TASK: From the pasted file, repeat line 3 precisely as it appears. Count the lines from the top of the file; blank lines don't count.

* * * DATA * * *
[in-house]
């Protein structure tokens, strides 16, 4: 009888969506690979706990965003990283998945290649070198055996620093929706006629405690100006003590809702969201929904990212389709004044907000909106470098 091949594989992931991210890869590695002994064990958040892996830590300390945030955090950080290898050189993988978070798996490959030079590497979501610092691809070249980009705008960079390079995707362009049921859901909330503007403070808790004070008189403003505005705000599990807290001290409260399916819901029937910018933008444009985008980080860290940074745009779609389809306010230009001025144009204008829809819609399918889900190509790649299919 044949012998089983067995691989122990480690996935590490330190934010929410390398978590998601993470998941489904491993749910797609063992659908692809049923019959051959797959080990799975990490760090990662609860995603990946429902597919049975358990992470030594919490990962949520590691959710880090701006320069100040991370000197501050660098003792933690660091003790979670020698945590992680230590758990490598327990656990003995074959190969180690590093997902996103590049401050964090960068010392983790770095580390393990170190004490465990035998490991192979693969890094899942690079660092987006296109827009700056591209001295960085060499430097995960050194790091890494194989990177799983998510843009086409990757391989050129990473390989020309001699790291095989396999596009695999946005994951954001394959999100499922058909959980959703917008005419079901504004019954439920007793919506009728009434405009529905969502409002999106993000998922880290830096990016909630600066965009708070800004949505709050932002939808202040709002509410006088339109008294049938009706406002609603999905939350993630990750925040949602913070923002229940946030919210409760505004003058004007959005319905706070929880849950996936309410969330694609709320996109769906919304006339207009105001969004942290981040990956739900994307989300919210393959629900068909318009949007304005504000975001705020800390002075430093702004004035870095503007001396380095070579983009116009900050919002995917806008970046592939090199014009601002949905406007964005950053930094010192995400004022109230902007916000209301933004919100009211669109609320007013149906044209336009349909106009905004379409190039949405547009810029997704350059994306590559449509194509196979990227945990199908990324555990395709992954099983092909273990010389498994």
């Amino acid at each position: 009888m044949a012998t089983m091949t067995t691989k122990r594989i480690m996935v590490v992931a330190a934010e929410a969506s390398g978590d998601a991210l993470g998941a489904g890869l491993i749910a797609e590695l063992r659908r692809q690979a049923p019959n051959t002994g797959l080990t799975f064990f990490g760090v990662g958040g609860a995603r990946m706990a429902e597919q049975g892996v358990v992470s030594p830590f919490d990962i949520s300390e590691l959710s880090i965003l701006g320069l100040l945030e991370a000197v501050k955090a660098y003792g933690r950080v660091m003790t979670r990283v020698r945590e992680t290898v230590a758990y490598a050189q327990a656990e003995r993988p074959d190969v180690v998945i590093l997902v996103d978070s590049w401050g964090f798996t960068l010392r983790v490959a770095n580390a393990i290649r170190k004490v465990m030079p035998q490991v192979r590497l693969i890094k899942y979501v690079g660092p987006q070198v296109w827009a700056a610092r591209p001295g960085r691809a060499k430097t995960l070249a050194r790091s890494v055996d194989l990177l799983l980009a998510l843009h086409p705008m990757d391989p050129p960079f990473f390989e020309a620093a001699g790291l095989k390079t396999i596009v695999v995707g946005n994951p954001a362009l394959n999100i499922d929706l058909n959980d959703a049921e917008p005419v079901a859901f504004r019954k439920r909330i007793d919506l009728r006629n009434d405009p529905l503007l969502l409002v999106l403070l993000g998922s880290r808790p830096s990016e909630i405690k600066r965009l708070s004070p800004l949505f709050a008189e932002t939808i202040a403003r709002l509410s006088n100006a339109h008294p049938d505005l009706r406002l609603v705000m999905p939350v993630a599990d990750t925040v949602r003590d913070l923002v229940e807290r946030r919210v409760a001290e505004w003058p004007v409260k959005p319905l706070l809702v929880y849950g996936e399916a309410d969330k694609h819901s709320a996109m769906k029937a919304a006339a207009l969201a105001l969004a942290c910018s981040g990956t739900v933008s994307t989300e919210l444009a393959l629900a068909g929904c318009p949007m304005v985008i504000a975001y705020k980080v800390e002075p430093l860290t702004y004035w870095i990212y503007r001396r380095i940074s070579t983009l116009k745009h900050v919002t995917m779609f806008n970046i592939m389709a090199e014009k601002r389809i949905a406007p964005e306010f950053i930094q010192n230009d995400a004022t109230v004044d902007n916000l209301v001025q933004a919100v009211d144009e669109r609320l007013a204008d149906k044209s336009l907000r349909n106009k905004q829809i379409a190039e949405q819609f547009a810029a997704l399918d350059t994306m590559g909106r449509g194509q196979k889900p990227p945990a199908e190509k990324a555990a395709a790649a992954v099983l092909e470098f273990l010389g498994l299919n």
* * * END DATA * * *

């Amino acid at each position: 009888m044949a012998t089983m091949t067995t691989k122990r594989i480690m996935v590490v992931a330190a934010e929410a969506s390398g978590d998601a991210l993470g998941a489904g890869l491993i749910a797609e590695l063992r659908r692809q690979a049923p019959n051959t002994g797959l080990t799975f064990f990490g760090v990662g958040g609860a995603r990946m706990a429902e597919q049975g892996v358990v992470s030594p830590f919490d990962i949520s300390e590691l959710s880090i965003l701006g320069l100040l945030e991370a000197v501050k955090a660098y003792g933690r950080v660091m003790t979670r990283v020698r945590e992680t290898v230590a758990y490598a050189q327990a656990e003995r993988p074959d190969v180690v998945i590093l997902v996103d978070s590049w401050g964090f798996t960068l010392r983790v490959a770095n580390a393990i290649r170190k004490v465990m030079p035998q490991v192979r590497l693969i890094k899942y979501v690079g660092p987006q070198v296109w827009a700056a610092r591209p001295g960085r691809a060499k430097t995960l070249a050194r790091s890494v055996d194989l990177l799983l980009a998510l843009h086409p705008m990757d391989p050129p960079f990473f390989e020309a620093a001699g790291l095989k390079t396999i596009v695999v995707g946005n994951p954001a362009l394959n999100i499922d929706l058909n959980d959703a049921e917008p005419v079901a859901f504004r019954k439920r909330i007793d919506l009728r006629n009434d405009p529905l503007l969502l409002v999106l403070l993000g998922s880290r808790p830096s990016e909630i405690k600066r965009l708070s004070p800004l949505f709050a008189e932002t939808i202040a403003r709002l509410s006088n100006a339109h008294p049938d505005l009706r406002l609603v705000m999905p939350v993630a599990d990750t925040v949602r003590d913070l923002v229940e807290r946030r919210v409760a001290e505004w003058p004007v409260k959005p319905l706070l809702v929880y849950g996936e399916a309410d969330k694609h819901s709320a996109m769906k029937a919304a006339a207009l969201a105001l969004a942290c910018s981040g990956t739900v933008s994307t989300e919210l444009a393959l629900a068909g929904c318009p949007m304005v985008i504000a975001y705020k980080v800390e002075p430093l860290t702004y004035w870095i990212y503007r001396r380095i940074s070579t983009l116009k745009h900050v919002t995917m779609f806008n970046i592939m389709a090199e014009k601002r389809i949905a406007p964005e306010f950053i930094q010192n230009d995400a004022t109230v004044d902007n916000l209301v001025q933004a919100v009211d144009e669109r609320l007013a204008d149906k044209s336009l907000r349909n106009k905004q829809i379409a190039e949405q819609f547009a810029a997704l399918d350059t994306m590559g909106r449509g194509q196979k889900p990227p945990a199908e190509k990324a555990a395709a790649a992954v099983l092909e470098f273990l010389g498994l299919n």